January 11, 2013 12:05 pm

    I have tried a dozen times to remove my name from this list. Can you please do it for me? Thanks, Kind regards, Theresa

    Sent from my iPad

    • January 11, 2013 12:25 pm

      I’m sorry, Theresa, but I’m not sure how to do that. I just searched for your name and email in my list of email subscribers and it doesn’t come up. If you received this post in an email, there’s a link on the bottom to “Manage your subscription”. If you signed up to receive posts through an RSS reader, I believe you need to open your reader and click on In the kitchen with Kath to unsubscribe.

      Maybe someone who is more tech savvy than I will have another idea.

  4. January 12, 2013 12:20 am

    Them seem came out from the oven of some Italian grandmother! Good!!! Have a nice weekend!

  5. January 12, 2013 11:08 am

    I made these vegan with unsweetened soy milk and cocunut oil and they turned out good but I think they could be better. I also used whole wheat flour and added 2tsps vital wheat gluten.

    I also made them with olive oil but they weren’t as good, though I don’t think it had anything to do with using olive oil but something else must have went wrong. I will keep trying to improve on these and make them more flavorful. I’d also like to get a little more flakiness and layering but the dough is very finicky and almost any amount of kneading is too much.

    • January 12, 2013 11:14 am

      I think butter is the ingredient that makes biscuits flaky. I don’t know what you could use to get a flaky vegan biscuit. My olive oil biscuits aren’t flaky, but they are tasty!

  6. January 12, 2013 11:09 am

    I think I may sub in Roasted Garlic Veganaise for the oil the next time I make them.

  7. January 20, 2013 8:36 am

    This really does sound quick and easy. And tasty…

    Love that Breville oven, by the way. It really does come in handy for small jobs like this!

    • January 20, 2013 8:42 am

      Thanks, Frank!

      I’ve had my Breville toaster oven for a little over a year and I just love it!

  8. Anna permalink
    May 18, 2013 5:02 pm

    I just made these into 8 pieces! They are so cute! My little girls are going to love them!

  9. November 2, 2013 5:37 am

    i DON’T KNOW IF YOU HAVE HEARD OF BAKEWELL CREAM , BUT I USE IT INSTEAD OF BAKING POWDER OR SUBSTITUTE IT FOR CREAM OF TARTER. MAKES REALLY GOOD BISCCUITS, AND OLIVE OIL IS GREAT.THEY COME OUT SO TALL. MY DAD HAS BEEN USING BAKEWELL CREAM FOR 45 YEARS. THEY ARE SO TASTY.!

  10. Phillip A Flusche permalink
    November 11, 2013 11:12 am

    When using Baking Soda in recipes you need something acidic to make the soda work. If you use sour cream or buttermilk with baking soda this will do the job and cream of tarter is not needed. If you use baking powder the cream of tarter is already in in the powder. Cream if tarter is not needed. If you use baking soda with no acidic ingredient then cream tarter is the acidic ingredient. Without the acid the soda does not release the CO2 to cause the rising. Soda in a bottle with water nothing happens. Add cream of tarter and bubbles will happen. I found this link to an item on Wikipedia which clarifies this.

    http://en.wikipedia.org/wiki/Baking_powder

    • November 11, 2013 11:33 am

      That’s interesting, Phillip. Thanks for the info and the link.

      Cream of tartar is indeed not necessary when using baking powder; most recipes don’t include it. I have just found that the addition of a bit of cream of tartar makes this recipe turn out better. 😉

  11. RightHereRightNow permalink
    March 14, 2014 12:01 am

    1/3 cup milk was definitely not enough liquid.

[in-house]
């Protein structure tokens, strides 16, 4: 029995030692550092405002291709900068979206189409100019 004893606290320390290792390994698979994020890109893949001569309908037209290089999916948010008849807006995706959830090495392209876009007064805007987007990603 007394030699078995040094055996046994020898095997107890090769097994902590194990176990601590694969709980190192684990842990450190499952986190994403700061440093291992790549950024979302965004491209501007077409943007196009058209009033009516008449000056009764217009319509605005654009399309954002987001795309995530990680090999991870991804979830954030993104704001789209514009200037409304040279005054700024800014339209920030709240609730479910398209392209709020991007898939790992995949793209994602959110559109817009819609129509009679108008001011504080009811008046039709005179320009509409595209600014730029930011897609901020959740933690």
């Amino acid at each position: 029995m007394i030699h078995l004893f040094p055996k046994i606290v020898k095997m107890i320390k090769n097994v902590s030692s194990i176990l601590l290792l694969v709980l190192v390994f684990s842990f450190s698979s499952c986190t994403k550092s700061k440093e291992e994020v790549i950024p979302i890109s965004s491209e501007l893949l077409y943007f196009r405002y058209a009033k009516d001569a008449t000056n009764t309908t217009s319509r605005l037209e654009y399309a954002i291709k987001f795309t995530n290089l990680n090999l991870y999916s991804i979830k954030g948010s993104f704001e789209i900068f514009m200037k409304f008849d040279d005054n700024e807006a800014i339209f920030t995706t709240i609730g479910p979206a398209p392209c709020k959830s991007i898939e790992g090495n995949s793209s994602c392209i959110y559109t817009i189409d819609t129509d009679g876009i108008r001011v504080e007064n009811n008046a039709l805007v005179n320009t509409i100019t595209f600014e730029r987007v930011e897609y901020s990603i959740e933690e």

• March 14, 2014 5:03 am

      Sorry it didn’t work for you. It works perfectly for me every time.

    • July 9, 2014 9:24 am

      Biscuits should be on the dry side. If you add more liquid then they don’t roll out and bake correctly. You can always add a bit more milk and make drop biscuits.

  12. Nicole permalink
    April 2, 2014 11:33 pm

    I just made a batch of these and they came out great! I used garlic/herb salt, lemon flavored olive oil, and almond milk. They are light, savory, and tender!!!

    • April 3, 2014 6:12 am

      Nice to know they work with almond milk and I love the flavors you added. Thanks for your comment! 🙂

  13. July 9, 2014 9:23 am

    I made a quad batch last night (for the first time). I followed the recipe except I missed adding the salt. I barely kneaded – more like smooshed the dough into a ball. I split the dough in half and made two rounds for baking. My biscuits came out flaky and amazing. I don’t know what I did that was different than anyone else (except used soy milk instead of regular milk). I was so impressed. This is definitely replacing our former recipe.

    • July 9, 2014 9:32 am

      It’s such an easy recipe, isn’t it, Sara? I’m glad to hear that it works well with soy milk, too. Thanks for your comment! 🙂

  14. Greer permalink
    July 31, 2014 10:56 am

    Great recipe! I found that by adding 1/2 baking soda, they were lighter & puffed a bit more. Greer

  15. Greer permalink
    July 31, 2014 12:59 pm

    I meant 1/2 teaspoon of baking soda… I have made these twice now as the shortcake part of strawberry shortcake!

    • July 31, 2014 1:06 pm

      Thanks for the clarification. You have me hungry for strawberry shortcake now!

  16. Hope Ingersoll permalink
    October 11, 2014 7:36 am

    Thank you so much for sharing this biscuit recipe. My husband loves them so much that I have mason jars set up with the dry ingredients, so we can make them anytime time.

    • October 15, 2014 2:20 pm

      I’m so glad your husband loves the biscuits. And I love your idea to keep the dry ingredients in mason jars ready to use. Thanks for your comment! 🙂

  17. Audrey permalink
    November 29, 2014 7:01 pm

    Well, you just made a baker out of of me. *So* quick and easy to make these in the toaster oven to go with a soup or stew! I shake twice from my curry powder spice jar into the dry ingredients before mixing them, and sometimes a little pinch of powdered ginger, too.

    • November 30, 2014 11:18 am

      The curry and ginger additions sound very good! Thanks for your comment, Audrey.

  18. Audrey permalink
    November 29, 2014 7:01 pm

    P.S. Your pictures are very helpful, thanks!